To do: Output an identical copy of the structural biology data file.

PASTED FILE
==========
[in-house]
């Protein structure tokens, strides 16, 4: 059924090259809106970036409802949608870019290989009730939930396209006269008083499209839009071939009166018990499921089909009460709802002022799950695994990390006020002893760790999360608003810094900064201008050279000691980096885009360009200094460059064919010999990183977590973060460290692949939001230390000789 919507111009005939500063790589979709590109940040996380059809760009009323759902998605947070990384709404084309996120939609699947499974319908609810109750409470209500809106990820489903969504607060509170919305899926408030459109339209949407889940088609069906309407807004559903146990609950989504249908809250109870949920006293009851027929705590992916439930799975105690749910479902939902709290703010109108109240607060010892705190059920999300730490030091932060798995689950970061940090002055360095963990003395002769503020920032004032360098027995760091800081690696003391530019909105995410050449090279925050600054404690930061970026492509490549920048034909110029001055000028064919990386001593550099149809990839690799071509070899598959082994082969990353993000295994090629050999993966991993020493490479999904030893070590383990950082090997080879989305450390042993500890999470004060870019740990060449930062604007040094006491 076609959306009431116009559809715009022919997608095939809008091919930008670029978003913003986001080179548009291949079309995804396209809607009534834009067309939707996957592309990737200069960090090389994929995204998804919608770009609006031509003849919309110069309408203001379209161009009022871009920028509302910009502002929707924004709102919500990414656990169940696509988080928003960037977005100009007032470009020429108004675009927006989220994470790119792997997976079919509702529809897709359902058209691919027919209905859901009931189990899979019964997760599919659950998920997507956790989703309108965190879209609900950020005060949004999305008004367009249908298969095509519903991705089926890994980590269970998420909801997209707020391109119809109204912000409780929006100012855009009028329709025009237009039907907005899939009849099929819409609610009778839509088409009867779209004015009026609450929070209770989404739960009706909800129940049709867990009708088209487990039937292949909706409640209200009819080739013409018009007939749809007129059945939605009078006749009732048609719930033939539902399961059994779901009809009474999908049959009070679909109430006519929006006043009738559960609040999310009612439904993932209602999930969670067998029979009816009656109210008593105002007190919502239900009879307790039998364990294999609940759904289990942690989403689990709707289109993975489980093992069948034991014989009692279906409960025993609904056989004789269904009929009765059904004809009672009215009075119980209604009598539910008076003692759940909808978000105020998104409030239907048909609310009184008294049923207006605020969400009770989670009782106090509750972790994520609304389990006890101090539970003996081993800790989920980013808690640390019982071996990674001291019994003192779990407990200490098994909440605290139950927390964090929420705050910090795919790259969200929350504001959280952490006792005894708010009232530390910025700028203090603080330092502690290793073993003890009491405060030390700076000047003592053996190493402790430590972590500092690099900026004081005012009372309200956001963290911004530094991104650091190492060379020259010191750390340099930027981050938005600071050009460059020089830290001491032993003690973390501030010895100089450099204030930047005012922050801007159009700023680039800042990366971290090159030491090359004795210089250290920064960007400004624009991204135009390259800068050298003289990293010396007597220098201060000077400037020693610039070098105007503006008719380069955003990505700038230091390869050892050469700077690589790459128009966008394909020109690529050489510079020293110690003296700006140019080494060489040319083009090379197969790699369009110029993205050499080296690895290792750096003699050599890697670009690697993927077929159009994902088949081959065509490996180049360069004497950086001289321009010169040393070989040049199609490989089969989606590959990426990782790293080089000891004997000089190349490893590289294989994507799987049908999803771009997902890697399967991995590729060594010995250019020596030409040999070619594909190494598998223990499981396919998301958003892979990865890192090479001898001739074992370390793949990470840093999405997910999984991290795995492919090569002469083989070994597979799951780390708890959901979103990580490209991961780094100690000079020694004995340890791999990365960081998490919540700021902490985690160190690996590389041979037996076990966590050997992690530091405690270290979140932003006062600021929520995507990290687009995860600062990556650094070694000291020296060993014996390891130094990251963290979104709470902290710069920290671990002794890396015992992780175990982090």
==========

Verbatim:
[in-house]
């Protein structure tokens, strides 16, 4: 059924090259809106970036409802949608870019290989009730939930396209006269008083499209839009071939009166018990499921089909009460709802002022799950695994990390006020002893760790999360608003810094900064201008050279000691980096885009360009200094460059064919010999990183977590973060460290692949939001230390000789 919507111009005939500063790589979709590109940040996380059809760009009323759902998605947070990384709404084309996120939609699947499974319908609810109750409470209500809106990820489903969504607060509170919305899926408030459109339209949407889940088609069906309407807004559903146990609950989504249908809250109870949920006293009851027929705590992916439930799975105690749910479902939902709290703010109108109240607060010892705190059920999300730490030091932060798995689950970061940090002055360095963990003395002769503020920032004032360098027995760091800081690696003391530019909105995410050449090279925050600054404690930061970026492509490549920048034909110029001055000028064919990386001593550099149809990839690799071509070899598959082994082969990353993000295994090629050999993966991993020493490479999904030893070590383990950082090997080879989305450390042993500890999470004060870019740990060449930062604007040094006491 076609959306009431116009559809715009022919997608095939809008091919930008670029978003913003986001080179548009291949079309995804396209809607009534834009067309939707996957592309990737200069960090090389994929995204998804919608770009609006031509003849919309110069309408203001379209161009009022871009920028509302910009502002929707924004709102919500990414656990169940696509988080928003960037977005100009007032470009020429108004675009927006989220994470790119792997997976079919509702529809897709359902058209691919027919209905859901009931189990899979019964997760599919659950998920997507956790989703309108965190879209609900950020005060949004999305008004367009249908298969095509519903991705089926890994980590269970998420909801997209707020391109119809109204912000409780929006100012855009009028329709025009237009039907907005899939009849099929819409609610009778839509088409009867779209004015009026609450929070209770989404739960009706909800129940049709867990009708088209487990039937292949909706409640209200009819080739013409018009007939749809007129059945939605009078006749009732048609719930033939539902399961059994779901009809009474999908049959009070679909109430006519929006006043009738559960609040999310009612439904993932209602999930969670067998029979009816009656109210008593105002007190919502239900009879307790039998364990294999609940759904289990942690989403689990709707289109993975489980093992069948034991014989009692279906409960025993609904056989004789269904009929009765059904004809009672009215009075119980209604009598539910008076003692759940909808978000105020998104409030239907048909609310009184008294049923207006605020969400009770989670009782106090509750972790994520609304389990006890101090539970003996081993800790989920980013808690640390019982071996990674001291019994003192779990407990200490098994909440605290139950927390964090929420705050910090795919790259969200929350504001959280952490006792005894708010009232530390910025700028203090603080330092502690290793073993003890009491405060030390700076000047003592053996190493402790430590972590500092690099900026004081005012009372309200956001963290911004530094991104650091190492060379020259010191750390340099930027981050938005600071050009460059020089830290001491032993003690973390501030010895100089450099204030930047005012922050801007159009700023680039800042990366971290090159030491090359004795210089250290920064960007400004624009991204135009390259800068050298003289990293010396007597220098201060000077400037020693610039070098105007503006008719380069955003990505700038230091390869050892050469700077690589790459128009966008394909020109690529050489510079020293110690003296700006140019080494060489040319083009090379197969790699369009110029993205050499080296690895290792750096003699050599890697670009690697993927077929159009994902088949081959065509490996180049360069004497950086001289321009010169040393070989040049199609490989089969989606590959990426990782790293080089000891004997000089190349490893590289294989994507799987049908999803771009997902890697399967991995590729060594010995250019020596030409040999070619594909190494598998223990499981396919998301958003892979990865890192090479001898001739074992370390793949990470840093999405997910999984991290795995492919090569002469083989070994597979799951780390708890959901979103990580490209991961780094100690000079020694004995340890791999990365960081998490919540700021902490985690160190690996590389041979037996076990966590050997992690530091405690270290979140932003006062600021929520995507990290687009995860600062990556650094070694000291020296060993014996390891130094990251963290979104709470902290710069920290671990002794890396015992992780175990982090």